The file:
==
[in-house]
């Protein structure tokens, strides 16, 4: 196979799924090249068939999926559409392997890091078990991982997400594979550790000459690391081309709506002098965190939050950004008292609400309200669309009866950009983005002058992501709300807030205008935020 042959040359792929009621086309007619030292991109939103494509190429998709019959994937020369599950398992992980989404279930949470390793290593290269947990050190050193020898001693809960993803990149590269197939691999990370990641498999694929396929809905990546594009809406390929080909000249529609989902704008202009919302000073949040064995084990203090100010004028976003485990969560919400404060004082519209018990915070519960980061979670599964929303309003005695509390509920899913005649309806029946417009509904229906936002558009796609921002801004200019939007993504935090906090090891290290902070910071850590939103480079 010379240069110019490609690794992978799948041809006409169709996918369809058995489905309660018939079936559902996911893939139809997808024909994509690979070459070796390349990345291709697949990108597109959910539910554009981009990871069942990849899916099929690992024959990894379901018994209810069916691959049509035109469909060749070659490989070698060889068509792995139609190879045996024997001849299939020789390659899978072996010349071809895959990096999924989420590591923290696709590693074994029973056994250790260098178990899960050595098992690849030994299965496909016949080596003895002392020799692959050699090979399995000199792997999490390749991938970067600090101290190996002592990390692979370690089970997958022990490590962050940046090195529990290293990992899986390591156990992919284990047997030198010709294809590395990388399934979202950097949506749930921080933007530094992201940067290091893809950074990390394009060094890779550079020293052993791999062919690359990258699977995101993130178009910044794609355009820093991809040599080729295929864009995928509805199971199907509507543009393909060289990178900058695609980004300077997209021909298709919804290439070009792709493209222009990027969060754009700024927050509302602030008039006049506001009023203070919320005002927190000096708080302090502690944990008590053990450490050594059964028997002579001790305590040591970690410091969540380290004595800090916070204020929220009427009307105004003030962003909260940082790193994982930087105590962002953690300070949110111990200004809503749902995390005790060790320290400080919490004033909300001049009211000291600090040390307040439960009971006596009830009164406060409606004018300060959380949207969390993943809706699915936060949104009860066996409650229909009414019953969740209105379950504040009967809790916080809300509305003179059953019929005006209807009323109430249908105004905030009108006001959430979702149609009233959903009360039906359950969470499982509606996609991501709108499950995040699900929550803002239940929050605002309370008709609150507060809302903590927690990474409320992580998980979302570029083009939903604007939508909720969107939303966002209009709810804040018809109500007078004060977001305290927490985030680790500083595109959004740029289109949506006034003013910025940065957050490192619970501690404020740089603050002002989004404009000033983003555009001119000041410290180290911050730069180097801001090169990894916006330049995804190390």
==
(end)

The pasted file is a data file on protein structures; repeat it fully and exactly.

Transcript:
[in-house]
């Protein structure tokens, strides 16, 4: 196979799924090249068939999926559409392997890091078990991982997400594979550790000459690391081309709506002098965190939050950004008292609400309200669309009866950009983005002058992501709300807030205008935020 042959040359792929009621086309007619030292991109939103494509190429998709019959994937020369599950398992992980989404279930949470390793290593290269947990050190050193020898001693809960993803990149590269197939691999990370990641498999694929396929809905990546594009809406390929080909000249529609989902704008202009919302000073949040064995084990203090100010004028976003485990969560919400404060004082519209018990915070519960980061979670599964929303309003005695509390509920899913005649309806029946417009509904229906936002558009796609921002801004200019939007993504935090906090090891290290902070910071850590939103480079 010379240069110019490609690794992978799948041809006409169709996918369809058995489905309660018939079936559902996911893939139809997808024909994509690979070459070796390349990345291709697949990108597109959910539910554009981009990871069942990849899916099929690992024959990894379901018994209810069916691959049509035109469909060749070659490989070698060889068509792995139609190879045996024997001849299939020789390659899978072996010349071809895959990096999924989420590591923290696709590693074994029973056994250790260098178990899960050595098992690849030994299965496909016949080596003895002392020799692959050699090979399995000199792997999490390749991938970067600090101290190996002592990390692979370690089970997958022990490590962050940046090195529990290293990992899986390591156990992919284990047997030198010709294809590395990388399934979202950097949506749930921080933007530094992201940067290091893809950074990390394009060094890779550079020293052993791999062919690359990258699977995101993130178009910044794609355009820093991809040599080729295929864009995928509805199971199907509507543009393909060289990178900058695609980004300077997209021909298709919804290439070009792709493209222009990027969060754009700024927050509302602030008039006049506001009023203070919320005002927190000096708080302090502690944990008590053990450490050594059964028997002579001790305590040591970690410091969540380290004595800090916070204020929220009427009307105004003030962003909260940082790193994982930087105590962002953690300070949110111990200004809503749902995390005790060790320290400080919490004033909300001049009211000291600090040390307040439960009971006596009830009164406060409606004018300060959380949207969390993943809706699915936060949104009860066996409650229909009414019953969740209105379950504040009967809790916080809300509305003179059953019929005006209807009323109430249908105004905030009108006001959430979702149609009233959903009360039906359950969470499982509606996609991501709108499950995040699900929550803002239940929050605002309370008709609150507060809302903590927690990474409320992580998980979302570029083009939903604007939508909720969107939303966002209009709810804040018809109500007078004060977001305290927490985030680790500083595109959004740029289109949506006034003013910025940065957050490192619970501690404020740089603050002002989004404009000033983003555009001119000041410290180290911050730069180097801001090169990894916006330049995804190390």